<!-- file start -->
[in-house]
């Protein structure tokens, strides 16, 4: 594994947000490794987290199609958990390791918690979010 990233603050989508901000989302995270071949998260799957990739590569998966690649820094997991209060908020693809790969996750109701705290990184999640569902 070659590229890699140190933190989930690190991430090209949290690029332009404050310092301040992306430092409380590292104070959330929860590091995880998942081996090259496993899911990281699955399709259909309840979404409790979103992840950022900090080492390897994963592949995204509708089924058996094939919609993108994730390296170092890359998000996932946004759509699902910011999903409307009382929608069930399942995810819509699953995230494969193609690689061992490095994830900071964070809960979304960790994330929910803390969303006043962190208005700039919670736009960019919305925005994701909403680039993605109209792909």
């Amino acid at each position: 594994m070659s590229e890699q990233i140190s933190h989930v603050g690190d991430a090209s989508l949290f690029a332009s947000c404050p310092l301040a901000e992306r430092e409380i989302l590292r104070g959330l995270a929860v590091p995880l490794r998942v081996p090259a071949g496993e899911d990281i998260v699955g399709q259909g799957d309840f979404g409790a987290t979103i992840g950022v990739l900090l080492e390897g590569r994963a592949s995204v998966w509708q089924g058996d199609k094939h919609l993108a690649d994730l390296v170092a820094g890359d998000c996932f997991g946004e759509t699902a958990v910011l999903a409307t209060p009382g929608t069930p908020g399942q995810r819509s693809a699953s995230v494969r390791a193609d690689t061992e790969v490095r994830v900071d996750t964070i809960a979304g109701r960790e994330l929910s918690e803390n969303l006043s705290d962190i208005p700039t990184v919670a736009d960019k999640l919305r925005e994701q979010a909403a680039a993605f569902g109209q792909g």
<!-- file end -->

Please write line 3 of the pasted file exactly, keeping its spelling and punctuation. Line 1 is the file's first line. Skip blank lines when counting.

């Amino acid at each position: 594994m070659s590229e890699q990233i140190s933190h989930v603050g690190d991430a090209s989508l949290f690029a332009s947000c404050p310092l301040a901000e992306r430092e409380i989302l590292r104070g959330l995270a929860v590091p995880l490794r998942v081996p090259a071949g496993e899911d990281i998260v699955g399709q259909g799957d309840f979404g409790a987290t979103i992840g950022v990739l900090l080492e390897g590569r994963a592949s995204v998966w509708q089924g058996d199609k094939h919609l993108a690649d994730l390296v170092a820094g890359d998000c996932f997991g946004e759509t699902a958990v910011l999903a409307t209060p009382g929608t069930p908020g399942q995810r819509s693809a699953s995230v494969r390791a193609d690689t061992e790969v490095r994830v900071d996750t964070i809960a979304g109701r960790e994330l929910s918690e803390n969303l006043s705290d962190i208005p700039t990184v919670a736009d960019k999640l919305r925005e994701q979010a909403a680039a993605f569902g109209q792909g």